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The Swedish Mora Clock

Views: 11659 Added: 06/17/2011 Updated: 06/17/2011

    Antique Swedish furniture created in the 18th and 19th century has been gaining in popularity in both the United States and abroad for quite some time. The pale colors and pared down style have, in addition to their rich history, a modernity that appeals to the eye of both decorators and collectors. The Swedish Mora clock is perhaps one of the most iconic and identifiable elements of this style and is often the first addition to a collection of Swedish Antiques.



During the 18th century the town of Mora in the province of Darlana was hit by several years of drought. Thousands of people fled their homes and went south to Stockholm and southern Sweden. Eventually many of these immigrants returned to their homelands and brought with them knowledge of farming techniques and a new skill, clock making. Krang Anders Andersson,  born in Ostnor in 1727,  began the tradition of clock making in Mora which continued well into the 19th century and became an important cottage industry. The parts of the clock, the movement, bells, hands, face, pendulum, and weights, were made by separate manufacturers.  The wooden cases, were often ordered by the owners from carpenters far and wide and only then did the pieces come together into the finished clock. This accounts for the wide variety of antique clocks that we still see today. At the height of production over 1000 clocks were being made each year.  In Sweden, the clock is a symbol of the measure of our lifespan counting out the days in the life of the house. It some Swedish familes it was a tradition, on Sunday morning, for everyone to gather together while the clock was wound and readied for the week ahead.



The Mora clocks were made in a wide variety of shapes all based around the figure eight or rounded female form. Some showed a rococo influence and were sturdier and taller in the heavier rococo style. Others were typically Gustavian, more elegant and lighter in proportion.  Clocks made in the north of Sweden were very thin and tall while others from the south had fatter tummies and exaggerated curves. The variations in shapes and sizes, makes these clocks endlessly unique and appealing. Each one bears the personality of the creator or the owner who might have commissioned it.



Just as much of the 18th and 19th century Swedish furniture was painted, the Mora Clocks echoed this aesthetic and were often finished in lighter colors and embellished with gold details to reflect the light and brighten rooms during the long dark Swedish winters.  Clocks were traditionally given as a present to the bride on her wedding day. In some provinces such as Jamtland and Angermanland the decorations on these bridal clocks were very elaborate. Each clock might have wonderful carvings on the body and a bonnet adorned with carved flowers and leaves resembling a bridal crown.  Many clocks also had urns, fans and decorative elements on the top of the bonnet that were perhaps requested by the owner and added to their stature and elegance. Roosters were another element symbolizing the beginning of the day.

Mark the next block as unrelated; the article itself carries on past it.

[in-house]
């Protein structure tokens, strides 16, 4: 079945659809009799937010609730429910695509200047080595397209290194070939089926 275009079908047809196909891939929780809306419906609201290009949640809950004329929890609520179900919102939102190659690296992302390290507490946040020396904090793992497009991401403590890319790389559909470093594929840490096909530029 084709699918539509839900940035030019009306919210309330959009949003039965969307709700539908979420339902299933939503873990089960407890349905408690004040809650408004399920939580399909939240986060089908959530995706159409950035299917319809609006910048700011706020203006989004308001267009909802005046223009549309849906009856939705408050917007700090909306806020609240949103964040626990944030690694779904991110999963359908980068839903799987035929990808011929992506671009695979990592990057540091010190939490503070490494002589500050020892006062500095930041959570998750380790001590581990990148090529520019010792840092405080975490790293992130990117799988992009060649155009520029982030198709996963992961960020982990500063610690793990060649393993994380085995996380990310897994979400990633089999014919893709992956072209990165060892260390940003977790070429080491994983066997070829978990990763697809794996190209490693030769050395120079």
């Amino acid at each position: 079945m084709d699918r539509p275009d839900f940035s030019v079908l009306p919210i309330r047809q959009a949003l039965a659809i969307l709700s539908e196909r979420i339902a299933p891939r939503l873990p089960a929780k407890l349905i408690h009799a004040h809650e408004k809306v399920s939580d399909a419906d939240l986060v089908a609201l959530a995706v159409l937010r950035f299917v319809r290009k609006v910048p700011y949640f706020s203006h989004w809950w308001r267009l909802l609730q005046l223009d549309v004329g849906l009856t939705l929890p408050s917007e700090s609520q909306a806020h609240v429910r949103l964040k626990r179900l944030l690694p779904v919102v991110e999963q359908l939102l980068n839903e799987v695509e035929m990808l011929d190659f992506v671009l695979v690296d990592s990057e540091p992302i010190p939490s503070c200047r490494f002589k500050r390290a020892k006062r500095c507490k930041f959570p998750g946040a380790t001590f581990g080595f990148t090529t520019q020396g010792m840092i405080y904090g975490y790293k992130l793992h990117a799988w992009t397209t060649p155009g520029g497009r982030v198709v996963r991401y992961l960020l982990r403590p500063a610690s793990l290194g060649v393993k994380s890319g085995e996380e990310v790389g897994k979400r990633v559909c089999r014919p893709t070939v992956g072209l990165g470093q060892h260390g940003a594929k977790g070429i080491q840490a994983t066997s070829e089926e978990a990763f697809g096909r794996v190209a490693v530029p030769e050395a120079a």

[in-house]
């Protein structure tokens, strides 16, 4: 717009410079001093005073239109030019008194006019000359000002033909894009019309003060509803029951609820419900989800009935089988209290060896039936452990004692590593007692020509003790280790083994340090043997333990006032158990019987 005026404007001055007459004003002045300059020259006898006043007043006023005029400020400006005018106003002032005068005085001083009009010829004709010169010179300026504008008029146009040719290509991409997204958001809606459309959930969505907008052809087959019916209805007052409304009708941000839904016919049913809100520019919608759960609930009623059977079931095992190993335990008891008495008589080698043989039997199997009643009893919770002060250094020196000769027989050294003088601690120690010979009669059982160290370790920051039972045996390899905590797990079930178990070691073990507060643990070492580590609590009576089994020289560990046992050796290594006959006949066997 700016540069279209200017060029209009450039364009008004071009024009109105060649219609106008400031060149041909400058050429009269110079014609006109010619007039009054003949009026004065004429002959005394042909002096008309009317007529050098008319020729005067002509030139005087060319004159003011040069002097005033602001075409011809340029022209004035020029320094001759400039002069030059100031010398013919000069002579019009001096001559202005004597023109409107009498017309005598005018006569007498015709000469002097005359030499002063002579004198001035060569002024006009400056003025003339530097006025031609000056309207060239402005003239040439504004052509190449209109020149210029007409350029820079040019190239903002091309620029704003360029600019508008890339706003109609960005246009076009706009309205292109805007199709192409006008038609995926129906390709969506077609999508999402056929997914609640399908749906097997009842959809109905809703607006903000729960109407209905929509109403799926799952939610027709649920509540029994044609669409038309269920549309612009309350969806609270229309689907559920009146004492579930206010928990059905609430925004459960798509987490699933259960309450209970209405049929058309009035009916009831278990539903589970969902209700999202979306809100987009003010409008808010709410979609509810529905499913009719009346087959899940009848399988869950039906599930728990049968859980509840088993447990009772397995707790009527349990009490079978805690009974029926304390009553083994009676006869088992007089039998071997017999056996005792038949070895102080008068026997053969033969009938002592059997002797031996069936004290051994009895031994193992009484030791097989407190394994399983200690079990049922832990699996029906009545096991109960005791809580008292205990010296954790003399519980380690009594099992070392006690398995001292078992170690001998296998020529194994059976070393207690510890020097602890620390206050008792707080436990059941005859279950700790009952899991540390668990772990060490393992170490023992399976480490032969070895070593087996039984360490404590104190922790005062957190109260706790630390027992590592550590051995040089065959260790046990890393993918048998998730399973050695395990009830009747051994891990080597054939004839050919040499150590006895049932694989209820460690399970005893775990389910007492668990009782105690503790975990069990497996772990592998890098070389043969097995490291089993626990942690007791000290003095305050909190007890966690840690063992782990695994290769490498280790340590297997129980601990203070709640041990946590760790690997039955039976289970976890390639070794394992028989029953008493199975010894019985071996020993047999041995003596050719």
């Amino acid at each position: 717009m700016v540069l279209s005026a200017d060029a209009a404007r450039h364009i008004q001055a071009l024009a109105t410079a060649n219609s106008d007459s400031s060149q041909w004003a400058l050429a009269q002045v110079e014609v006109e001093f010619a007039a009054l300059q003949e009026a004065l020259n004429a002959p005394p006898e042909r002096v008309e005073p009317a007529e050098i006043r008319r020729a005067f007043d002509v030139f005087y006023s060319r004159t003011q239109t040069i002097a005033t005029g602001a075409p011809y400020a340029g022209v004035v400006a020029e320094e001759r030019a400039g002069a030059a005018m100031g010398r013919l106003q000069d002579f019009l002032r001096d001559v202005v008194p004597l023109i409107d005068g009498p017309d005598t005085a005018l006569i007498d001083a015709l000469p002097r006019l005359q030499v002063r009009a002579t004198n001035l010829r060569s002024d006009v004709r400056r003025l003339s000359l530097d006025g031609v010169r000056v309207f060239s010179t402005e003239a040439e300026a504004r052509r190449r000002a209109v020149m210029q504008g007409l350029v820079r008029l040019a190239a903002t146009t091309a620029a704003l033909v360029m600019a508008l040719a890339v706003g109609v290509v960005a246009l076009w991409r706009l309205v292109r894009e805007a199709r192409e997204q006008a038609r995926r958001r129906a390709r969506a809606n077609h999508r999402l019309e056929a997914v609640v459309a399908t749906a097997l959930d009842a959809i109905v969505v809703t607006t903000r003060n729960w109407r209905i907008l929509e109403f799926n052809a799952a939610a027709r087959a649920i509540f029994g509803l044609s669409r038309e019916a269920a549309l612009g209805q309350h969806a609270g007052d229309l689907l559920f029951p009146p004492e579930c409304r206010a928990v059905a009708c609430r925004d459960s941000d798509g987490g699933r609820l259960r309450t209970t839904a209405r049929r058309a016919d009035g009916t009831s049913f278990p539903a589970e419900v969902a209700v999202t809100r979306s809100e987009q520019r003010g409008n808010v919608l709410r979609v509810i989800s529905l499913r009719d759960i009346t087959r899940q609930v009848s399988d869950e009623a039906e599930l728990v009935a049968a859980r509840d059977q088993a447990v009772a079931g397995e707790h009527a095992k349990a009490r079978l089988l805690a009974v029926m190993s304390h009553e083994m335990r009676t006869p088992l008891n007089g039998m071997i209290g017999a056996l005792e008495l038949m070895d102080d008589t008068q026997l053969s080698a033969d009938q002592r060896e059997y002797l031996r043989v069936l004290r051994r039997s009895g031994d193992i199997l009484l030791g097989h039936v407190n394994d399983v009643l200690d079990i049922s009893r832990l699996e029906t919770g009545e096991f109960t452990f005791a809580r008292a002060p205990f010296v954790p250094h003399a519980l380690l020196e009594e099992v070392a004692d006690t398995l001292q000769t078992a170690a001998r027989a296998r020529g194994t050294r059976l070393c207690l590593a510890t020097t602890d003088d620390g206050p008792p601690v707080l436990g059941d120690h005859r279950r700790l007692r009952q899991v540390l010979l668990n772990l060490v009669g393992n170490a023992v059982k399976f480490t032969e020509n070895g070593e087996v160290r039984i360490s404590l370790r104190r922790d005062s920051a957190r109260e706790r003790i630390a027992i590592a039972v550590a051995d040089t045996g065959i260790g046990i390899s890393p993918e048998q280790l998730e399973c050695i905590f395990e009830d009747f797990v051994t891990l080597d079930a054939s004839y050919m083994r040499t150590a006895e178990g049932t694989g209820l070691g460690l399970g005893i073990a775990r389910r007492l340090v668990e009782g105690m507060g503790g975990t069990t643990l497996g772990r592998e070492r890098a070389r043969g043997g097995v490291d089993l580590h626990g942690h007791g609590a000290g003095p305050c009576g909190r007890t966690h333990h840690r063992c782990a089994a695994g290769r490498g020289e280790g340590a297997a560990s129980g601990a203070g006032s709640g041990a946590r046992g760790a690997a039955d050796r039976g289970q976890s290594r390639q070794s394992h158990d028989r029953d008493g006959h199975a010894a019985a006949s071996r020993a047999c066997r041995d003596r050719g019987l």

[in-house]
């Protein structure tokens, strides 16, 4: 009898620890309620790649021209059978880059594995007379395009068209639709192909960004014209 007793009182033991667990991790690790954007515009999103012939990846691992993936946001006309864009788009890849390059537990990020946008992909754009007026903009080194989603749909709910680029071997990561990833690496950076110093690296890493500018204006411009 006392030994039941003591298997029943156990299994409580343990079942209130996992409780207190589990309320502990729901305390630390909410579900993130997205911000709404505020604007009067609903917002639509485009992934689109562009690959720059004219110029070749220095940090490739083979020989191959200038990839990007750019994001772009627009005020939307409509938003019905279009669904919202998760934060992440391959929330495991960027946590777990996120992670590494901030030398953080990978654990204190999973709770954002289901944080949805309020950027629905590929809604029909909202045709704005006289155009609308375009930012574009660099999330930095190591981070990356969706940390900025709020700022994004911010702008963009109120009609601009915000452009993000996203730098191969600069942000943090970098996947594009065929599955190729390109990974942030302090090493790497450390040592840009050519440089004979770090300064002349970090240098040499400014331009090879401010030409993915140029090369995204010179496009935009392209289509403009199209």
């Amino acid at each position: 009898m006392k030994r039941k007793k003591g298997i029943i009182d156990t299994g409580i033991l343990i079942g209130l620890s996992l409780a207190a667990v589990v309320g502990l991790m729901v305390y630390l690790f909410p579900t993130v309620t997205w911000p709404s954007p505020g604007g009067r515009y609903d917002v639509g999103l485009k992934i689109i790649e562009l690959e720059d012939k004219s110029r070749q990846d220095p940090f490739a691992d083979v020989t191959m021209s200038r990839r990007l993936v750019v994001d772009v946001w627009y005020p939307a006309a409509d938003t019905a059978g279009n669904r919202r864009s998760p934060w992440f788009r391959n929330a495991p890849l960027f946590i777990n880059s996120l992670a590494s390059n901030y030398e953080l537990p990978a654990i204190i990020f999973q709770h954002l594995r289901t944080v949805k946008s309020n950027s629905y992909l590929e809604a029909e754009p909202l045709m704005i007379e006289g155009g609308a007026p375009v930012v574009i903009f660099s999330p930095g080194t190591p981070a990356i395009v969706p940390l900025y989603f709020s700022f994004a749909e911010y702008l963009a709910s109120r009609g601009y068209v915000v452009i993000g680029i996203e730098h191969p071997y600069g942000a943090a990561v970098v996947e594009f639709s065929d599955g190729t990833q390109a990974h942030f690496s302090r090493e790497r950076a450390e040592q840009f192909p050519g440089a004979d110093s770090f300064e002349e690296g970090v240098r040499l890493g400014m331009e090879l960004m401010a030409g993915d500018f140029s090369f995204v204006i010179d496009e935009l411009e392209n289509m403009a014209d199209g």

There is a story about an English ship with a cargo of English and French clocks that capsized on the Swedish coast. The mechanisms of these clocks were saved and taken as models, but much simplified, for the cottage industries making primitive clocks in the province of Dalarna. It is very interesting to note the very crude hand made plates and wheels in the Mora clocks and the unusual aspect of tapered arbors. The strike mechanism is “rack and snail” and the pendulum has a very light bob as compared to the typically heavier ones in English clocks.  The mechanism is run by heavy weights and wound with a key. The tall case Mora clocks usually have an 8 day 2 train movement and function quite well once they have been cleaned, serviced and leveled in their final location. They often strike on both the hour and half hour and have a wonderful variety of bell sounds. 



At Dawn Hill Antiques, we have sold many Swedish clocks over the years. In my mind, it is important to try to find a clock that retains traces of the original paint. The colors of these clocks are more luminous and beautiful. You might be lucky enough to find one that has not been touched, on the other hand, many clocks have been painstakingly dryscraped by hand to their original color and these can be just as beautiful. Clocks that have been recently repainted, often have a dull bland color and are far less appealing and certainly lower in value. Be sure the clock has all the elements needed to make it run, the pendulum, weights and works. At Dawn Hill Antiques, all our clocks are serviced by a professional clockmaker and are offered in working condition. When the clock is delivered to your home you will probably need to have a professional set it up and level it in order for it to work properly.






Author:   Paulette Peden
Phone: 860 868 0066
E-mail: Ask for Details

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